Thank you for caring about your bariatric patients. Not just the newbies, but your long-term veteran patients as well. I encourage you to try these tips and see if you can keep your patients participating in your program longer, and reduce the number of those labeled, ‘Lost to Follow-up.”

For lesson plans, effectively using volunteers in your program, agenda ideas and facilitation skills, consider our Support Group Leader Certification Course. we’d love to have you as one of our nearly 1,000 certified leaders and know you will learn and enjoy the content. 10 CEU’s

Holiday Choices

My awesome husband knows I love chocolate covered cherries. He buys them for me during the holidays and honestly, throughout the year, especially when they are going for $1.00 a box!

Last weekend, we did our grocery shopping and as expected, Roger put a box of those delectable delights in our cart. “They’re fruit, right?” he said with a grin. “Well, I suppose they are,” I replied.

Chocolate covered cherries are best when kept in the refrigerator. They are more chewy than gooey and take longer to eat that way. So, as we put away groceries, I put the box in the fridge, but this time, instead of putting them on a shelf, I put them in the fruit and vegetable drawer. Hmm, that was interesting. I could see them clearly through the crisper drawer, but I could also see the apples, pears, and oranges, which seemed to be glaring at me as well as if to say, we’re here too! Now, whenever I opened the door, my choices are pretty clear!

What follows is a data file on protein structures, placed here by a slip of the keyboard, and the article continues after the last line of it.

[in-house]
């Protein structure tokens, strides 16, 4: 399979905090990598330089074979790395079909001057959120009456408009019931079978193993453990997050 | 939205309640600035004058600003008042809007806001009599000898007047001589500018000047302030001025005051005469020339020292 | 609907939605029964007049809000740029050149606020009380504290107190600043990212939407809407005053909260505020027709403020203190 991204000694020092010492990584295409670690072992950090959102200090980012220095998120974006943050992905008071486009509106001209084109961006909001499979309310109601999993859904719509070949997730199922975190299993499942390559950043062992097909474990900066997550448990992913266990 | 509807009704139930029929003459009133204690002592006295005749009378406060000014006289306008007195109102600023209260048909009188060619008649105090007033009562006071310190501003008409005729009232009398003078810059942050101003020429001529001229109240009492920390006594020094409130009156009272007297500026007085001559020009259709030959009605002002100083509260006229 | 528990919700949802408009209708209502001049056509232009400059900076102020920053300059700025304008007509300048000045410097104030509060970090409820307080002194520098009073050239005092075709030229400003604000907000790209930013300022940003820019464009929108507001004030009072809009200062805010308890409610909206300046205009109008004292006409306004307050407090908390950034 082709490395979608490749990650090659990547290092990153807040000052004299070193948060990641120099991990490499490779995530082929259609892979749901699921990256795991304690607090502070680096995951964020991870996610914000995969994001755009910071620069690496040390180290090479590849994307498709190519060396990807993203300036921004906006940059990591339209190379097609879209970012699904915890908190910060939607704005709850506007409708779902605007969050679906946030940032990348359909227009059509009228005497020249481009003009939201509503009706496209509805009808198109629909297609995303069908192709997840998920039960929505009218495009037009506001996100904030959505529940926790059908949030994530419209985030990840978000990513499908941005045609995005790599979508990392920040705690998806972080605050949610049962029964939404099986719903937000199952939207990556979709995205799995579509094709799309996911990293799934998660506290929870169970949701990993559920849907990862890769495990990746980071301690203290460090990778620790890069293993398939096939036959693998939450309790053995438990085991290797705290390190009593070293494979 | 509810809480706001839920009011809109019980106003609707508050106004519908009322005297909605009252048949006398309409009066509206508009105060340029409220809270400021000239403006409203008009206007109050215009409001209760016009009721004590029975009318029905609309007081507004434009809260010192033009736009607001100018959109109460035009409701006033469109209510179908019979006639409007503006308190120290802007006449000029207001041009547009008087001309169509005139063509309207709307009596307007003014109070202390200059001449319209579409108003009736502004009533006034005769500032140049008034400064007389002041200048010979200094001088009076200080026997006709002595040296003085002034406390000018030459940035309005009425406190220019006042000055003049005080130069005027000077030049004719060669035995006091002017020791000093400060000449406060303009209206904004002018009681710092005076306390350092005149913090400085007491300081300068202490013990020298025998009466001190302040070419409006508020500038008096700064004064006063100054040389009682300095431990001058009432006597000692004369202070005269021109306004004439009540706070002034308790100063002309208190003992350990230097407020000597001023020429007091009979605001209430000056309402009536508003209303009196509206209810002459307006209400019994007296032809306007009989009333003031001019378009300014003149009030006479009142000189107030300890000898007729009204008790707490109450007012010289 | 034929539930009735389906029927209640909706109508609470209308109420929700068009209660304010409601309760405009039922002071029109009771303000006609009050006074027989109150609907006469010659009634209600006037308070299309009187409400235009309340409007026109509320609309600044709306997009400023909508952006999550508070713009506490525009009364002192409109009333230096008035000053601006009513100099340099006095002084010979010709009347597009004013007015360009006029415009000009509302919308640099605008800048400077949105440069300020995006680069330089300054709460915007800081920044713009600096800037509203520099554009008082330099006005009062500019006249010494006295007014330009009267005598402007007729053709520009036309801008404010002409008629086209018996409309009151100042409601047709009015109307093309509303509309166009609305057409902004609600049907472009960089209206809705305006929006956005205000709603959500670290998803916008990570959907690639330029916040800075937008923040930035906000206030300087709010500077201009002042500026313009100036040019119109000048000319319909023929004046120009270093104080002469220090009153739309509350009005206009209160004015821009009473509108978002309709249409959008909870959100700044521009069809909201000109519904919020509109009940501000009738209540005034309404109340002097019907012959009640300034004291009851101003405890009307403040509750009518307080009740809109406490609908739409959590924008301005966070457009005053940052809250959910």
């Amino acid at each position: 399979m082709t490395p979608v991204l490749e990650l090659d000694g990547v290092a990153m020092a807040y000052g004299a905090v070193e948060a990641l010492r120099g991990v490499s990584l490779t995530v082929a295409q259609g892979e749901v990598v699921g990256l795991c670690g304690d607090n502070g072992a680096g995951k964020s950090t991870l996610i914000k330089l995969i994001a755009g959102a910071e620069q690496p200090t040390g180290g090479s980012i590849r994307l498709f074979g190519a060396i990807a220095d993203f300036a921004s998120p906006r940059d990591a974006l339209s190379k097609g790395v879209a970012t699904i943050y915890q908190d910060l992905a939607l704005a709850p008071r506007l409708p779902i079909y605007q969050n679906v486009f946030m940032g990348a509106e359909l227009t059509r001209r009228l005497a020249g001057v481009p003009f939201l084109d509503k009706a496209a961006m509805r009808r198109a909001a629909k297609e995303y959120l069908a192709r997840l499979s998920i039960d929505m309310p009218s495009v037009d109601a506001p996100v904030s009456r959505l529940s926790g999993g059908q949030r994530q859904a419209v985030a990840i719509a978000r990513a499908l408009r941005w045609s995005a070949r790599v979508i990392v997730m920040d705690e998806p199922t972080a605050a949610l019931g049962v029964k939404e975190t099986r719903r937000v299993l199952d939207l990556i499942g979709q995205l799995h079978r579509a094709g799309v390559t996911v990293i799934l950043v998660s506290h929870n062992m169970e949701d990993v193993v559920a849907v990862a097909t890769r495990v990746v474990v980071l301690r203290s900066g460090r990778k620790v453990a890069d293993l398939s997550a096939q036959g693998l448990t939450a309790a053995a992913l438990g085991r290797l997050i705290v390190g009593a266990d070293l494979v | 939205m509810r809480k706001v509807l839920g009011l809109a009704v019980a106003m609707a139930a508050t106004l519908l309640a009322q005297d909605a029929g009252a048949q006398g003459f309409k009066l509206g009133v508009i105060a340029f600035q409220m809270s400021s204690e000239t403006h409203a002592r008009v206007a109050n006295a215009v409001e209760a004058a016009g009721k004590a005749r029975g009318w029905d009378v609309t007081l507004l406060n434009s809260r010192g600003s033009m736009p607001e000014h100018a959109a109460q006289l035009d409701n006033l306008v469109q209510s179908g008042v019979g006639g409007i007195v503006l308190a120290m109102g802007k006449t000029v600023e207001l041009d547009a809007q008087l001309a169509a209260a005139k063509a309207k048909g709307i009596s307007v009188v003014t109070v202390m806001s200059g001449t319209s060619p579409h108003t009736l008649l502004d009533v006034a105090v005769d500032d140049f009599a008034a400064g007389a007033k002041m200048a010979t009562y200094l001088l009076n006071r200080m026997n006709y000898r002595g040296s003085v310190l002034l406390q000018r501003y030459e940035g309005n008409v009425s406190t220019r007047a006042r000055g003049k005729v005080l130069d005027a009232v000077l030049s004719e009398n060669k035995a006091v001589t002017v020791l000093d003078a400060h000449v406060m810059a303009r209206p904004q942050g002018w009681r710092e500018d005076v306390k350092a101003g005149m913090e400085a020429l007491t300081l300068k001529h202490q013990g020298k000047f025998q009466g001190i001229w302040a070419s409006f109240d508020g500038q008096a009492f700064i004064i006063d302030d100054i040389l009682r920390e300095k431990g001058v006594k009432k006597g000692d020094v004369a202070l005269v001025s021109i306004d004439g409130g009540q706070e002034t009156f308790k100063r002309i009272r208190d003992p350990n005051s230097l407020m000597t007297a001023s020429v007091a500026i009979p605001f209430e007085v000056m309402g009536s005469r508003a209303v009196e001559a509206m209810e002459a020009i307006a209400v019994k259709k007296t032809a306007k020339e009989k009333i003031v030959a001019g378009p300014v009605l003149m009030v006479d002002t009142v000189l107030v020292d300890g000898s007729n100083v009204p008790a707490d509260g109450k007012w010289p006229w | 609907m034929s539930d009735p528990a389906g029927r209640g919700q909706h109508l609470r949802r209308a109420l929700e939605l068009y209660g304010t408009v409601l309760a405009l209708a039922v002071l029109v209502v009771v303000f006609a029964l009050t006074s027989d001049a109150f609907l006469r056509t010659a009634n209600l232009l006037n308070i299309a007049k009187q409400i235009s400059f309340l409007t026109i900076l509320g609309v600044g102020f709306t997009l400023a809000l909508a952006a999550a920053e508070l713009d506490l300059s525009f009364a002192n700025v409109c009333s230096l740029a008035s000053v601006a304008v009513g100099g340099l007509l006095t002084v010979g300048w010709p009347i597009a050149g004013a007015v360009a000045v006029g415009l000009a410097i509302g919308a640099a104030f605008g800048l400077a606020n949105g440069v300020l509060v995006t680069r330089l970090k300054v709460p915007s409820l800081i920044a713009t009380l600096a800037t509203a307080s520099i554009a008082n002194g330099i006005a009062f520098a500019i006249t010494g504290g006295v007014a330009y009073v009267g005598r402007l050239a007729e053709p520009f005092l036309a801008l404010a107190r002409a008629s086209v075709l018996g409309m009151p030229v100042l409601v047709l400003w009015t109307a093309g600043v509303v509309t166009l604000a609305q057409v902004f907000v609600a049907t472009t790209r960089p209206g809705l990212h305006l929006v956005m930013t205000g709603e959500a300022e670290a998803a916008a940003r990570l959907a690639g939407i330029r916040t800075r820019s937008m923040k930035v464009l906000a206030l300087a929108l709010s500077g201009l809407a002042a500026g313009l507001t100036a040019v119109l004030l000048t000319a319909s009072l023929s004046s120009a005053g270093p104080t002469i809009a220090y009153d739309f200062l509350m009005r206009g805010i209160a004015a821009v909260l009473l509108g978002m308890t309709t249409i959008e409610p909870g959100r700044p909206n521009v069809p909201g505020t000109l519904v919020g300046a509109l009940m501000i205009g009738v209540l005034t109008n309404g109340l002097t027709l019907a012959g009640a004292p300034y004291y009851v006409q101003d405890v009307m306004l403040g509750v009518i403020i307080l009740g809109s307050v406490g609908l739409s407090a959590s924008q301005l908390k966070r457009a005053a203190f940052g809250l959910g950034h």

Often, I find myself looking for something sweet, and have learned over the last few years that sometimes, not always, but sometimes, fruit will hit the spot. So, I find myself thinking twice before I reach for a sweet snack. Every time I open the refrigerator door, I see so clearly that I do, indeed have a choice. It is my choice and mine alone. There is no one else here. Just me, the fruit and the candy. Much to my surprise, there have been a few times, that I preferred the apple, or the orange as my afternoon treat. Awesome! I am finally learning how much better I feel when I eat what my body needs.

The holiday season is filled with so very many choices. We can fill our days with shopping, gifts and parties. We can spend our time in service and the spirit of the season. We can go to church, or we can go see Santa. We can fill our bellies with candy or fruit.

For me, I love it all! In our family we decorate, do parties and gifts, participate in service projects, visit Santa and go to church. We eat good proteins and vegetables and also enjoy a holiday treat or two.

I am grateful to have such plenty.  I am grateful for this season and the many choices I have.  I cherish my right to choose, own the consequences of my choices and allow others to do the same. May you find peace in your choices this holiday season and always.

Oh, and chocolate covered cherry anyone?